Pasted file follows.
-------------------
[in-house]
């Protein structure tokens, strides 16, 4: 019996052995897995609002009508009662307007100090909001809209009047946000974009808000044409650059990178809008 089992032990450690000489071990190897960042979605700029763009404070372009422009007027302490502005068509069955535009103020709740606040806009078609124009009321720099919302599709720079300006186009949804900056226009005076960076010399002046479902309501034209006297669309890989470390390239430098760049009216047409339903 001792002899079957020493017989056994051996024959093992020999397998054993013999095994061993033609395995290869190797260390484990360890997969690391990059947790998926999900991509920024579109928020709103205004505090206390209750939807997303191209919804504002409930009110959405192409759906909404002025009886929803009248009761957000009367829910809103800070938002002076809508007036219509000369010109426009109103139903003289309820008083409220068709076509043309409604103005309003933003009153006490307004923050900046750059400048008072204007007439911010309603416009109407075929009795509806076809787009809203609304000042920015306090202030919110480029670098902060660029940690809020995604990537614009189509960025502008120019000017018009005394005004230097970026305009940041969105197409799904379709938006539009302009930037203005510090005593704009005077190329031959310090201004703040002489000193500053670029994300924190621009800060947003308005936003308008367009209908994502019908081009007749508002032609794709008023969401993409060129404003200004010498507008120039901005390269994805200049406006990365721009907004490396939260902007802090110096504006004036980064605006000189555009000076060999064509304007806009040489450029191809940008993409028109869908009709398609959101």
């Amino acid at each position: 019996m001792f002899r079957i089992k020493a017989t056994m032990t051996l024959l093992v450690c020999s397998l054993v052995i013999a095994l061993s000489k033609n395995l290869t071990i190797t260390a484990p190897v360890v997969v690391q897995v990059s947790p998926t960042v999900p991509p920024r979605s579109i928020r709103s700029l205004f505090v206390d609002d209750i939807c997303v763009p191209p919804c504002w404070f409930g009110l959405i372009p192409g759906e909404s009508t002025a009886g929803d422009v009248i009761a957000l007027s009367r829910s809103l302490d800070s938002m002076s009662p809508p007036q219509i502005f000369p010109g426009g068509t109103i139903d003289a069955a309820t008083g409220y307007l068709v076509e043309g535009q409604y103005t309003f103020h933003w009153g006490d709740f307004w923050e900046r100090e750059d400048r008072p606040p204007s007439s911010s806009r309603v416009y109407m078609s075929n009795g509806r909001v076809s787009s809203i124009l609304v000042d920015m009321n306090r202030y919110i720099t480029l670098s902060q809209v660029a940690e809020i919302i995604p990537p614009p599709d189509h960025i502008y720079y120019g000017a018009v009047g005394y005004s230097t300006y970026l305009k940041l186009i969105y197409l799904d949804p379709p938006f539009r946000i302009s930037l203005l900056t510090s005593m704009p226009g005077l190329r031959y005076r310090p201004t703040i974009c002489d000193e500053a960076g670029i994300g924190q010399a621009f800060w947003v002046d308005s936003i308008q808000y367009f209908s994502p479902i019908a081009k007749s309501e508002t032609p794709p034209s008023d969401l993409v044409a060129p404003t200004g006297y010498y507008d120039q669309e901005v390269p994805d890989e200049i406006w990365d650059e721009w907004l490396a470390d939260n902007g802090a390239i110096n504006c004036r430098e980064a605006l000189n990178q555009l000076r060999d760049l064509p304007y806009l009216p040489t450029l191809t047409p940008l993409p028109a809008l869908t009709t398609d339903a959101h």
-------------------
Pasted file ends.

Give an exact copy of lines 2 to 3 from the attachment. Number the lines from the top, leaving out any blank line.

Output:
């Protein structure tokens, strides 16, 4: 019996052995897995609002009508009662307007100090909001809209009047946000974009808000044409650059990178809008 089992032990450690000489071990190897960042979605700029763009404070372009422009007027302490502005068509069955535009103020709740606040806009078609124009009321720099919302599709720079300006186009949804900056226009005076960076010399002046479902309501034209006297669309890989470390390239430098760049009216047409339903 001792002899079957020493017989056994051996024959093992020999397998054993013999095994061993033609395995290869190797260390484990360890997969690391990059947790998926999900991509920024579109928020709103205004505090206390209750939807997303191209919804504002409930009110959405192409759906909404002025009886929803009248009761957000009367829910809103800070938002002076809508007036219509000369010109426009109103139903003289309820008083409220068709076509043309409604103005309003933003009153006490307004923050900046750059400048008072204007007439911010309603416009109407075929009795509806076809787009809203609304000042920015306090202030919110480029670098902060660029940690809020995604990537614009189509960025502008120019000017018009005394005004230097970026305009940041969105197409799904379709938006539009302009930037203005510090005593704009005077190329031959310090201004703040002489000193500053670029994300924190621009800060947003308005936003308008367009209908994502019908081009007749508002032609794709008023969401993409060129404003200004010498507008120039901005390269994805200049406006990365721009907004490396939260902007802090110096504006004036980064605006000189555009000076060999064509304007806009040489450029191809940008993409028109869908009709398609959101």
């Amino acid at each position: 019996m001792f002899r079957i089992k020493a017989t056994m032990t051996l024959l093992v450690c020999s397998l054993v052995i013999a095994l061993s000489k033609n395995l290869t071990i190797t260390a484990p190897v360890v997969v690391q897995v990059s947790p998926t960042v999900p991509p920024r979605s579109i928020r709103s700029l205004f505090v206390d609002d209750i939807c997303v763009p191209p919804c504002w404070f409930g009110l959405i372009p192409g759906e909404s009508t002025a009886g929803d422009v009248i009761a957000l007027s009367r829910s809103l302490d800070s938002m002076s009662p809508p007036q219509i502005f000369p010109g426009g068509t109103i139903d003289a069955a309820t008083g409220y307007l068709v076509e043309g535009q409604y103005t309003f103020h933003w009153g006490d709740f307004w923050e900046r100090e750059d400048r008072p606040p204007s007439s911010s806009r309603v416009y109407m078609s075929n009795g509806r909001v076809s787009s809203i124009l609304v000042d920015m009321n306090r202030y919110i720099t480029l670098s902060q809209v660029a940690e809020i919302i995604p990537p614009p599709d189509h960025i502008y720079y120019g000017a018009v009047g005394y005004s230097t300006y970026l305009k940041l186009i969105y197409l799904d949804p379709p938006f539009r946000i302009s930037l203005l900056t510090s005593m704009p226009g005077l190329r031959y005076r310090p201004t703040i974009c002489d000193e500053a960076g670029i994300g924190q010399a621009f800060w947003v002046d308005s936003i308008q808000y367009f209908s994502p479902i019908a081009k007749s309501e508002t032609p794709p034209s008023d969401l993409v044409a060129p404003t200004g006297y010498y507008d120039q669309e901005v390269p994805d890989e200049i406006w990365d650059e721009w907004l490396a470390d939260n902007g802090a390239i110096n504006c004036r430098e980064a605006l000189n990178q555009l000076r060999d760049l064509p304007y806009l009216p040489t450029l191809t047409p940008l993409p028109a809008l869908t009709t398609d339903a959101h």